Beliefs About Health, Health Risks and Health Expectations from the Perspective of People with a Psychotic Disorder
Sally Hultsjö*, 1, Susanne Syren2
Identifiers and Pagination:Year: 2013
First Page: 114
Last Page: 122
Publisher ID: TONURSJ-7-114
Article History:Received Date: 24/1/2013
Revision Received Date: 11/6/2013
Acceptance Date: 29/6/2013
Electronic publication date: 20/8/2013
Collection year: 2013
open-access license: This is an open access article licensed under the terms of the Creative Commons Attribution Non-Commercial License (http://creativecommons.org/licenses/by-nc/3.0/) which permits unrestricted, non-commercial use, distribution and reproduction in any medium, provided the work is properly cited.
To examine beliefs about health, health risks and health expectations from the perspective of people diagnosed with a psychotic disorder
People with psychotic disorders have a threefold higher risk of developing physical health problems than the general population, and prevention of these problems is warranted. Examining patients´ health beliefs could help deepen our understanding of how to plan successful health interventions with this group.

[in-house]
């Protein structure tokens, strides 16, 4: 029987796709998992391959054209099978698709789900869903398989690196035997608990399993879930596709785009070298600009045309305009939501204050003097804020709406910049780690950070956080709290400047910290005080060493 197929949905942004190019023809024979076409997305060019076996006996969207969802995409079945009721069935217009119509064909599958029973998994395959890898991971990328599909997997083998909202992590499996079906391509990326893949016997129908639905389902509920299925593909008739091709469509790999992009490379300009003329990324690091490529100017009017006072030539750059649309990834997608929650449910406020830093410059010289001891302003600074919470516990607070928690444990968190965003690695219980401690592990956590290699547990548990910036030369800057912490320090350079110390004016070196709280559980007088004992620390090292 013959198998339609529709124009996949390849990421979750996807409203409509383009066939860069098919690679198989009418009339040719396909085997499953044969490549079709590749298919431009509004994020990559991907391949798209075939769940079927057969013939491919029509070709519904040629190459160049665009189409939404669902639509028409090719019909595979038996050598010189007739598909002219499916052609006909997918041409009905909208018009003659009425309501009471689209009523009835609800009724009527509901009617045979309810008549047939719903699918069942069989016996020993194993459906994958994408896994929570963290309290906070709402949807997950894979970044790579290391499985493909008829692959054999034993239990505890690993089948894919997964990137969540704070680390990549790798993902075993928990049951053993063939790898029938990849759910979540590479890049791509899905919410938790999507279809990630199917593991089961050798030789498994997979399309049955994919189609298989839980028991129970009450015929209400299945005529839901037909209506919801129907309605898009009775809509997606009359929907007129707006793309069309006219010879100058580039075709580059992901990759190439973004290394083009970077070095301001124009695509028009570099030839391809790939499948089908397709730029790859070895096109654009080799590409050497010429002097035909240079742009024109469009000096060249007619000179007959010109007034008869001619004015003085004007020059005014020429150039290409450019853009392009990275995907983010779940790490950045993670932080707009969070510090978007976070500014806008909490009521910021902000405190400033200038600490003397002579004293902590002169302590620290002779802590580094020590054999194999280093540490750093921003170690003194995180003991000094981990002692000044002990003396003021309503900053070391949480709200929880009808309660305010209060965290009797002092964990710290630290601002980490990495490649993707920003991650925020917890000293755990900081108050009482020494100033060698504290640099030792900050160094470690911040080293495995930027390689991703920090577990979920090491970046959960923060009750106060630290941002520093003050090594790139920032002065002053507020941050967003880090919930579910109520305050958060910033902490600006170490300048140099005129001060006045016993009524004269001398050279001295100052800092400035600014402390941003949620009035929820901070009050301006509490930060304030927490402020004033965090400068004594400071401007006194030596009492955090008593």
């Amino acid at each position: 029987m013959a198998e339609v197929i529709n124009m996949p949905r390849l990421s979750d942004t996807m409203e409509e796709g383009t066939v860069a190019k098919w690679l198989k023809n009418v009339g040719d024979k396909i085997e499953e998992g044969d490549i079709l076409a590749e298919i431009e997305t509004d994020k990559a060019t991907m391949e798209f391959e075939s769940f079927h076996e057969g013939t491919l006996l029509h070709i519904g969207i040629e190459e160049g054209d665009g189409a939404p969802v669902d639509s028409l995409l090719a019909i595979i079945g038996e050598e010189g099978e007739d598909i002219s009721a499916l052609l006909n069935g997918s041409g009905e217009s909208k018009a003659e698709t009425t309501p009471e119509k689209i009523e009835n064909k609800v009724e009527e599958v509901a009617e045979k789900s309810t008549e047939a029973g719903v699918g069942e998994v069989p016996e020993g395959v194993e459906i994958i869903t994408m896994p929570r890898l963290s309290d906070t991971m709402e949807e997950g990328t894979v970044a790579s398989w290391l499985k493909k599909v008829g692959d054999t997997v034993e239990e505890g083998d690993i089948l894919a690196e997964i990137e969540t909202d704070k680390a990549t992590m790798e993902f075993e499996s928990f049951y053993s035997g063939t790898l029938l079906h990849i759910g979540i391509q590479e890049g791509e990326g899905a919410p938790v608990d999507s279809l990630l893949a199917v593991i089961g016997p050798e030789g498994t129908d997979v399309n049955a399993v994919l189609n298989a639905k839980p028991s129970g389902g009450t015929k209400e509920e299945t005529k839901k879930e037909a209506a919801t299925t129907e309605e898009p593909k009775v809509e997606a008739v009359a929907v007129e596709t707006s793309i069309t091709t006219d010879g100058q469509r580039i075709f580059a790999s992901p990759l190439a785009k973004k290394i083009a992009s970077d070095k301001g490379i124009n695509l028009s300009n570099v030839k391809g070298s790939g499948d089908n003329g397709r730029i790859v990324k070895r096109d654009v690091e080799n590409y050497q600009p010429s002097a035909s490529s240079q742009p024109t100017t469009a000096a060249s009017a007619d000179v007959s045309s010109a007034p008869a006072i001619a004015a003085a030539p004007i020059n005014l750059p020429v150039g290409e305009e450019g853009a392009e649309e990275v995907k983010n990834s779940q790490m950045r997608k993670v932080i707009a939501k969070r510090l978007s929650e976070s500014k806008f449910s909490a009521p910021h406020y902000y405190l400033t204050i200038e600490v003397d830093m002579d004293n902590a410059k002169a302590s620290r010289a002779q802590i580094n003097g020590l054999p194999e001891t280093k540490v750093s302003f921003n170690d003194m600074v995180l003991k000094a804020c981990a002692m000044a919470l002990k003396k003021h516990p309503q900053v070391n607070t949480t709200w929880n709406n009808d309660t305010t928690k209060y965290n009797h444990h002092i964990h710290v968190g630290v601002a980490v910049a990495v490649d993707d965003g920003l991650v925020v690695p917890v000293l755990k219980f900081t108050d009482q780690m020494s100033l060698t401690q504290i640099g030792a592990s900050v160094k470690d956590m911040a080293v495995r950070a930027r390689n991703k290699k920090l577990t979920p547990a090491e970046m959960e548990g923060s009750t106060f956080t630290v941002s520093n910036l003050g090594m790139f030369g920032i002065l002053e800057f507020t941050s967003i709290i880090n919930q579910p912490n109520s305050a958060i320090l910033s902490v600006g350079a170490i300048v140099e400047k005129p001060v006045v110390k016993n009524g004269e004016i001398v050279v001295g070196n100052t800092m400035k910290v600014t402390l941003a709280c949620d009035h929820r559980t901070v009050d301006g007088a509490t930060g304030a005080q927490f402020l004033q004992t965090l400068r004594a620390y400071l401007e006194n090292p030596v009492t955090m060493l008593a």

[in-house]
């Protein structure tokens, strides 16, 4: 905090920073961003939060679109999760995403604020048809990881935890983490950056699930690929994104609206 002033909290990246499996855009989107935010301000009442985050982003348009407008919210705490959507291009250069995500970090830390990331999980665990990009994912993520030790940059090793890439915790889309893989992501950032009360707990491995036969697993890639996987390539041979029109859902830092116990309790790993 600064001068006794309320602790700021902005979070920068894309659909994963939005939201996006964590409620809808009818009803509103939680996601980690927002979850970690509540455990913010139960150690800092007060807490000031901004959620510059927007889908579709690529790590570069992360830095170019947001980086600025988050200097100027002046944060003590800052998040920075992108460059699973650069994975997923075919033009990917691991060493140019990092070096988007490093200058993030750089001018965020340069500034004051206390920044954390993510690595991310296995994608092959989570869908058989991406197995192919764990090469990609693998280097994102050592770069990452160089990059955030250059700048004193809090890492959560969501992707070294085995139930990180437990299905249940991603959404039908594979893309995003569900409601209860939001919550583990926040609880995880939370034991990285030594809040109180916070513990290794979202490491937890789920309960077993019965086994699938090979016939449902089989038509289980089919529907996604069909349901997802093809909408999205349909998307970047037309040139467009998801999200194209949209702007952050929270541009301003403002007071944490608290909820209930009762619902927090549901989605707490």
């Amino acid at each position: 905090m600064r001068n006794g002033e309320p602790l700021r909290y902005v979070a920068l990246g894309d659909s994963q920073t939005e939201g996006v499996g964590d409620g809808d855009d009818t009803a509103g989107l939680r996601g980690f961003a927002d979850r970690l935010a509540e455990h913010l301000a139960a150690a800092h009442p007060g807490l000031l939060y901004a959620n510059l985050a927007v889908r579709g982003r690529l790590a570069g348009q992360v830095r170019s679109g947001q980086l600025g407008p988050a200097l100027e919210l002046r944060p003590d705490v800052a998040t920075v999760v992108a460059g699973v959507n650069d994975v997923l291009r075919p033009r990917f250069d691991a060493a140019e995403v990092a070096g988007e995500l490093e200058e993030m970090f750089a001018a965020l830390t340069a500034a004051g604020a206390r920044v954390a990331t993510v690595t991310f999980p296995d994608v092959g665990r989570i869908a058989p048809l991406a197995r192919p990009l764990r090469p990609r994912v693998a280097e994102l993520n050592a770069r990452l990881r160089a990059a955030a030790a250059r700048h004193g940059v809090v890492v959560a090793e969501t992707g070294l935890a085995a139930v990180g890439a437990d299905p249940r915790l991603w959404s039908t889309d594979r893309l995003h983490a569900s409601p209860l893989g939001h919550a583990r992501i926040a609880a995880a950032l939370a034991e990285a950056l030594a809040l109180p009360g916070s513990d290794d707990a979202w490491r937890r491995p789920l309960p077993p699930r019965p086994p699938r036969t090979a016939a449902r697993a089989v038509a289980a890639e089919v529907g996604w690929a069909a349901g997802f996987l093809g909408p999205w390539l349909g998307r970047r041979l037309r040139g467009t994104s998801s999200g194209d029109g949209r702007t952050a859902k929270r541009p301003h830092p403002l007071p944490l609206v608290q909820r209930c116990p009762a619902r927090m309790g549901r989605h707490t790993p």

Qualitative semi-structured interviews were conducted from November 2010 to October 2011 with 17 people with psychotic disorders. Data were analyzed using a qualitative content analysis.
An overall positive picture of health was found despite the fact that physical health was found to be hard to verbalize and understand. Health was mainly associated with psychological wellbeing, while health risks were found to be related to uncertain bodily identity, troublesome thoughts and inner voices, and exclusion from society. Interest in learning, and visions and goals of health seemed to increase awareness of health risks and health expectations, while not worrying could be viewed as a hindrance for health expectations.
There is a lack of expressed awareness of physical health risks, but such awareness is fundamental to performing life-style changes . Nurses thus have an important task to help patients understand and verbalize potential physical health risks, and to find out what motivates them to adopt health behaviors.